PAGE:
No Vacation for Greco
After a demanding year of crises, countless speeches and barnstorming travel that included 22 foreign countries, Hawaii might have seemed like just the kind of relaxing destination where Michael S. Greco could wind down his ABA presidency.
Hardly. If Greco appeared to gain any color in his face as the 2006 ABA Annual Meeting unfolded in Honolulu, it was from the flush of rushing from one event to another rather than the sun on Waikiki Beach.
The annual meeting always climaxes an ABA president’s yearlong term, so Greco’s grueling schedule during the gathering in early August was no surprise.
Nevertheless, the past year has been notable for the rush of events and issues that have barged in on Greco’s agenda, which already was crowded with a number of his own initiatives. His presidential year started, for instance, with Hurricane Katrina and ended amid debate over President Bush’s use of signing statements.
So when Greco of Boston finally took a seat in the Massachusetts bloc of the House of Delegates during his final hours in office, it was an opportunity to savor some of his achievements as ABA president. Key actions were taken, for instance, on three issues that Greco has emphasized throughout his term: legal services to the poor, renewing idealism in the legal profession, and strengthening the rule of law on an international scale.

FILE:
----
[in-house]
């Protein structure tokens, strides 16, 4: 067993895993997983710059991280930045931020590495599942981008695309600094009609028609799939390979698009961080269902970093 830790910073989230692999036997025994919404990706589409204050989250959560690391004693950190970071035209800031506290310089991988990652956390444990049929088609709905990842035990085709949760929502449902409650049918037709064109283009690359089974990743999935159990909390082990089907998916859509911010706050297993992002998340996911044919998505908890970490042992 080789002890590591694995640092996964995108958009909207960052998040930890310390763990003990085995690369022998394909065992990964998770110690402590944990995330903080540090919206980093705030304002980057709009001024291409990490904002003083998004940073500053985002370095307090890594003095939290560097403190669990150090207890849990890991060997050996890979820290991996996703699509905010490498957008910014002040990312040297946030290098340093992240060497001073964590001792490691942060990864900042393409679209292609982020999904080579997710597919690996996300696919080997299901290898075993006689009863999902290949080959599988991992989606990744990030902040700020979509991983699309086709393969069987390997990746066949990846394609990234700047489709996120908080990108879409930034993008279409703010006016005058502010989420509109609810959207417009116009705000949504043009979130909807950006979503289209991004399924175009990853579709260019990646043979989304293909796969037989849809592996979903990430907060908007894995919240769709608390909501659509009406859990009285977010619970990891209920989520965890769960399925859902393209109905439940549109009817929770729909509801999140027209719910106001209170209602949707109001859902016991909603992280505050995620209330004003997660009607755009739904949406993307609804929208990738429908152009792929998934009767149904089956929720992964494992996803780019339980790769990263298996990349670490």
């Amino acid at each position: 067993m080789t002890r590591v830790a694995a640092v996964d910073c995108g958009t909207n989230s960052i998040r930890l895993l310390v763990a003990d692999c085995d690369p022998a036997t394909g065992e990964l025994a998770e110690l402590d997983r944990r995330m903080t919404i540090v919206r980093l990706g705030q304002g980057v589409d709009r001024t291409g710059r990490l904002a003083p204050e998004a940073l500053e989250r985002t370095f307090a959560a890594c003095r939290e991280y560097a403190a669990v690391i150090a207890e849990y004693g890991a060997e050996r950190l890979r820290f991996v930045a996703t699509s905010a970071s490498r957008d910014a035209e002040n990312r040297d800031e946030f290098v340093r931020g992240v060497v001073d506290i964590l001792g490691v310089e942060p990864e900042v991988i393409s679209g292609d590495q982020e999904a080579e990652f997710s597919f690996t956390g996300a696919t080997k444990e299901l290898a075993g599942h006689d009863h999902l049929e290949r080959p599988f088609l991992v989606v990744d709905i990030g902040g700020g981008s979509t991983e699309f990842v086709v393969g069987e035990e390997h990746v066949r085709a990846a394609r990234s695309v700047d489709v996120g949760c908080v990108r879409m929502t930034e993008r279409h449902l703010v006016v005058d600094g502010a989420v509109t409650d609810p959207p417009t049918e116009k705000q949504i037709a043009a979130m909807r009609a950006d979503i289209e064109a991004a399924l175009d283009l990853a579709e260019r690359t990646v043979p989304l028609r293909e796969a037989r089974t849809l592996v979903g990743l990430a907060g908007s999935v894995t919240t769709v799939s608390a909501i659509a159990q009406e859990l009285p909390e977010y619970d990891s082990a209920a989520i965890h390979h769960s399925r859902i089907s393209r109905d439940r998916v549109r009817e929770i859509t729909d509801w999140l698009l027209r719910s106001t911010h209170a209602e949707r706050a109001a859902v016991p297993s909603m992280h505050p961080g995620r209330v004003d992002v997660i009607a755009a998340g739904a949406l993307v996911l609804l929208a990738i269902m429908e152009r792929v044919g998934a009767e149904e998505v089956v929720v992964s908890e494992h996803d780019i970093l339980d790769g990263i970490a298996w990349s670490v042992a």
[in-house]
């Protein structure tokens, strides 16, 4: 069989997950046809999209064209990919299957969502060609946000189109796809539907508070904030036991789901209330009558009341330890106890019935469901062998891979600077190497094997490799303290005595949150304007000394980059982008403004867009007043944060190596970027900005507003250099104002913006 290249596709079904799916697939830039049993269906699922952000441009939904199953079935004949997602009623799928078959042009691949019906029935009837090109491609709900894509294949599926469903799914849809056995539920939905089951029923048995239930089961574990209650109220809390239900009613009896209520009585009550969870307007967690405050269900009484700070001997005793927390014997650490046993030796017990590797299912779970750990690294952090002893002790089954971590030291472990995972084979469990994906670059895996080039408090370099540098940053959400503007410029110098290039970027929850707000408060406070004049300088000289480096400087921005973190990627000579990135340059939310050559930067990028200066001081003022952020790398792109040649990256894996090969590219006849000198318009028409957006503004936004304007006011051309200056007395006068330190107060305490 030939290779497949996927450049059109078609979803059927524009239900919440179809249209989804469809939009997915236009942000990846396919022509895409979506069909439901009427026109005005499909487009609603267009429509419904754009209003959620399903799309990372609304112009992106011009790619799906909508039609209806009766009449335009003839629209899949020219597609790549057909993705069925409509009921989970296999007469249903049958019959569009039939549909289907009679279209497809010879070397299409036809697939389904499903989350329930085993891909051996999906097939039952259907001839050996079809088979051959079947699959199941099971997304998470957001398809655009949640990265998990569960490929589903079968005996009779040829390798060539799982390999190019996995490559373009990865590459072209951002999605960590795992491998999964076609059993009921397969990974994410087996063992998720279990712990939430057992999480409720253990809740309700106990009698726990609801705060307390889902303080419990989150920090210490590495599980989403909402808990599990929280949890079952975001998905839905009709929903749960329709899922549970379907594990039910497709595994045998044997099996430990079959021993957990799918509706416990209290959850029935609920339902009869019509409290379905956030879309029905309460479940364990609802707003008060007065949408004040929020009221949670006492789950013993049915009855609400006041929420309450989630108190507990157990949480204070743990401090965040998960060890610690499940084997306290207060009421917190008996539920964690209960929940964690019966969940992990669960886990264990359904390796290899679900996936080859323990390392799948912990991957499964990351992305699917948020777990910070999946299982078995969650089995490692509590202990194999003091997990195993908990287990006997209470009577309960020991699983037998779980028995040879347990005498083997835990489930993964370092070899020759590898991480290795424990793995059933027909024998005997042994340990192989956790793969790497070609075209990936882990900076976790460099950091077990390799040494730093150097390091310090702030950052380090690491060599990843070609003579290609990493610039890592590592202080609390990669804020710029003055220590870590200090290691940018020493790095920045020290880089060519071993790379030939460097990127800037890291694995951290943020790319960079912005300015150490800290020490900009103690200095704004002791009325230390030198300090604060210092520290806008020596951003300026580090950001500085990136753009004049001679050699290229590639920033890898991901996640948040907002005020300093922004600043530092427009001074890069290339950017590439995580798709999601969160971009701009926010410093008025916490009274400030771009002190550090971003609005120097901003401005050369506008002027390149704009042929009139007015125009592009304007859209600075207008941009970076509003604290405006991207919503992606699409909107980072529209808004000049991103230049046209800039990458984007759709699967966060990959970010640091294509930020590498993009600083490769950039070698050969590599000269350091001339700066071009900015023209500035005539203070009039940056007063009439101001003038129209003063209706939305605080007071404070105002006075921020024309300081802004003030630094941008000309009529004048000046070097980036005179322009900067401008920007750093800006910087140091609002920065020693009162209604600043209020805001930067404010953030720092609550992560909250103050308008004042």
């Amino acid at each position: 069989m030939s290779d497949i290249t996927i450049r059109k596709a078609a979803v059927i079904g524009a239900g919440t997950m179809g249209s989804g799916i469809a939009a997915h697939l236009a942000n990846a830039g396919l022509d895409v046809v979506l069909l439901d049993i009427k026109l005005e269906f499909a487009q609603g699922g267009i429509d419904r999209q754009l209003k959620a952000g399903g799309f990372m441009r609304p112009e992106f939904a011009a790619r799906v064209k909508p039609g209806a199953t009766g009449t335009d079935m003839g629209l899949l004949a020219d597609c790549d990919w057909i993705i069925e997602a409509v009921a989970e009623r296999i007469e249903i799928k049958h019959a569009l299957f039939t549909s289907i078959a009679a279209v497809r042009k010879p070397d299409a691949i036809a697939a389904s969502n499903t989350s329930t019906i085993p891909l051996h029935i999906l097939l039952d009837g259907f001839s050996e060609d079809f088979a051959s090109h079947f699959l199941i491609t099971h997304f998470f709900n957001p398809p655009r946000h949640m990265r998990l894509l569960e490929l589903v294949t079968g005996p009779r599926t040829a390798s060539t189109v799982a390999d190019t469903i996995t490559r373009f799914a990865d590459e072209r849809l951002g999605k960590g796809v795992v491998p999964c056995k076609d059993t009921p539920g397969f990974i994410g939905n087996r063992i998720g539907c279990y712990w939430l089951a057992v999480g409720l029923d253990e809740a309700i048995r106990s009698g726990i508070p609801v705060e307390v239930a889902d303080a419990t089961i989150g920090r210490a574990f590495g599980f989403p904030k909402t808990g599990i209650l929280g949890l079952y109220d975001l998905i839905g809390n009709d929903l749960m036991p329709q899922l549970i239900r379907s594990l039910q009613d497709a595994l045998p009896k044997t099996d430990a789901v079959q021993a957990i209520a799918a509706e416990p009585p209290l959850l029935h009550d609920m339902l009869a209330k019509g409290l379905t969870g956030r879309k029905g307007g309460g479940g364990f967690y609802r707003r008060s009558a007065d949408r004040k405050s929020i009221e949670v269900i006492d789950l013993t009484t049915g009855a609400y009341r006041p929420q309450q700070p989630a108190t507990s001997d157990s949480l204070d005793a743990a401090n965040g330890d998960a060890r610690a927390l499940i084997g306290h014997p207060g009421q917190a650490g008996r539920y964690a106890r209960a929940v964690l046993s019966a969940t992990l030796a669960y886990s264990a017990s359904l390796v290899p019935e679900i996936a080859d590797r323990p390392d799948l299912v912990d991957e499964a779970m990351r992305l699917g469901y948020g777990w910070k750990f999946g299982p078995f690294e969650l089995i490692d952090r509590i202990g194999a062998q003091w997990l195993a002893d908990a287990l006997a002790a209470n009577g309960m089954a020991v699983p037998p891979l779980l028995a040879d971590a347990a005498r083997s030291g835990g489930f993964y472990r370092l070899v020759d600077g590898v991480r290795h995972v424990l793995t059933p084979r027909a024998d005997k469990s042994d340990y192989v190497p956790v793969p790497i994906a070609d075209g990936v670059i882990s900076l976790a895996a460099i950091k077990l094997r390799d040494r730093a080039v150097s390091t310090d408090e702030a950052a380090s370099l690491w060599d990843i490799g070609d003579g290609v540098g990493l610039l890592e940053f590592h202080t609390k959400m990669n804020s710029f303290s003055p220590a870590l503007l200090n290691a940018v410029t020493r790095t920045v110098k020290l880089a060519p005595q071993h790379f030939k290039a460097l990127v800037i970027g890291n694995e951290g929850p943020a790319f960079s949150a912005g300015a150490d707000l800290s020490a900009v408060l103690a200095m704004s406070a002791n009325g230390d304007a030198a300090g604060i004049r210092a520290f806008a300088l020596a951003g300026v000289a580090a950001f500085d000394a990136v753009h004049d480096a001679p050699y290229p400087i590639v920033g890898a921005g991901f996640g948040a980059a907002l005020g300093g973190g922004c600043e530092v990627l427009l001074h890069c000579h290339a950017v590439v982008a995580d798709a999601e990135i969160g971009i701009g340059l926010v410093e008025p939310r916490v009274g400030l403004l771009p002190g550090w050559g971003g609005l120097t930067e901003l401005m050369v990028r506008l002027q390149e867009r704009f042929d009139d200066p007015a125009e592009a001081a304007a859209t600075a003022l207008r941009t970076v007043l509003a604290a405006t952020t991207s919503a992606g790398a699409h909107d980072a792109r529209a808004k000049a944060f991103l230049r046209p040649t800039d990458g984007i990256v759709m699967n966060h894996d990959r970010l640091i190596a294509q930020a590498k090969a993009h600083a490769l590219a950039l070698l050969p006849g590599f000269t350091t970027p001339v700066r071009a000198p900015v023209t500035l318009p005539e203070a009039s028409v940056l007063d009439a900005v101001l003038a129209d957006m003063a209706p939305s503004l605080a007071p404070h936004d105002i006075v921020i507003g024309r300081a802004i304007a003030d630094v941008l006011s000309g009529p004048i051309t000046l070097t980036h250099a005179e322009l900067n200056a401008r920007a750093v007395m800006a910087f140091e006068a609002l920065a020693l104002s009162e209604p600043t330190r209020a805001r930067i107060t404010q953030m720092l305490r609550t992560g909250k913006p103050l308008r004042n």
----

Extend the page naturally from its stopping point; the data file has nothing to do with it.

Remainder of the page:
In an action Greco described as historic, the House of Delegates adopted a policy urging government at the federal, state and territorial levels to assure that poor people have access to legal counsel as a matter of right in civil cases “where basic human needs are at stake, such as those involving shelter, sustenance, safety, health or child custody.” The policy was recommended by the Task Force on Access to Civil Justice, which Greco appointed at the start of his presidential term in August 2005.
Greco and other proponents of the recommendation compared its potential impact to the U.S. Supreme Court’s 1963 ruling in Gideon v. Wainwright establishing the principle that individuals are entitled to counsel in criminal cases.
Greco said the policy expresses the principle “that every poor American, like every wealthy American, should have access to a lawyer to protect the fundamental needs of human existence.”
The policy will bolster efforts to help fill the gap between pro bono services by lawyers and the work of legal aid offices that receive federal funding through the Legal Services Corp. The LSC estimates that those offices have to turn away at least a million people a year.
“We have to do something different from what we’ve been doing,” Greco said.
Bolstering Pro Bono
In other action, the house approved several recommendations by the Commission on the Renaissance of Idealism in the Legal Profession, which Greco appointed. One reinforces the ABA’s commitment to pro bono service by lawyers in all practice settings. Another urges law firms and other legal employers to develop strategies to enhance pro bono work by lawyers, and a third calls on law schools to require on-campus recruiters to disclose information about their pro bono policies and activities.
On the international front, the Board of Governors approved the execution of memoranda of understanding between the ABA and its organized bar counterparts in Japan and Russia. A similar agreement was reached earlier this year with a lawyers group in China. The agreements will help foreign lawyers, especially in China and Russia, tap into expertise that the ABA has developed working on rule of law projects in central Europe and Eurasia, Africa, Asia and Latin America. For U.S. lawyers, closer cooperation with foreign counterparts will create opportunities to develop knowledge and skills to the benefit of clients doing business overseas.
“Economic benefit is a two-way street,” Greco noted.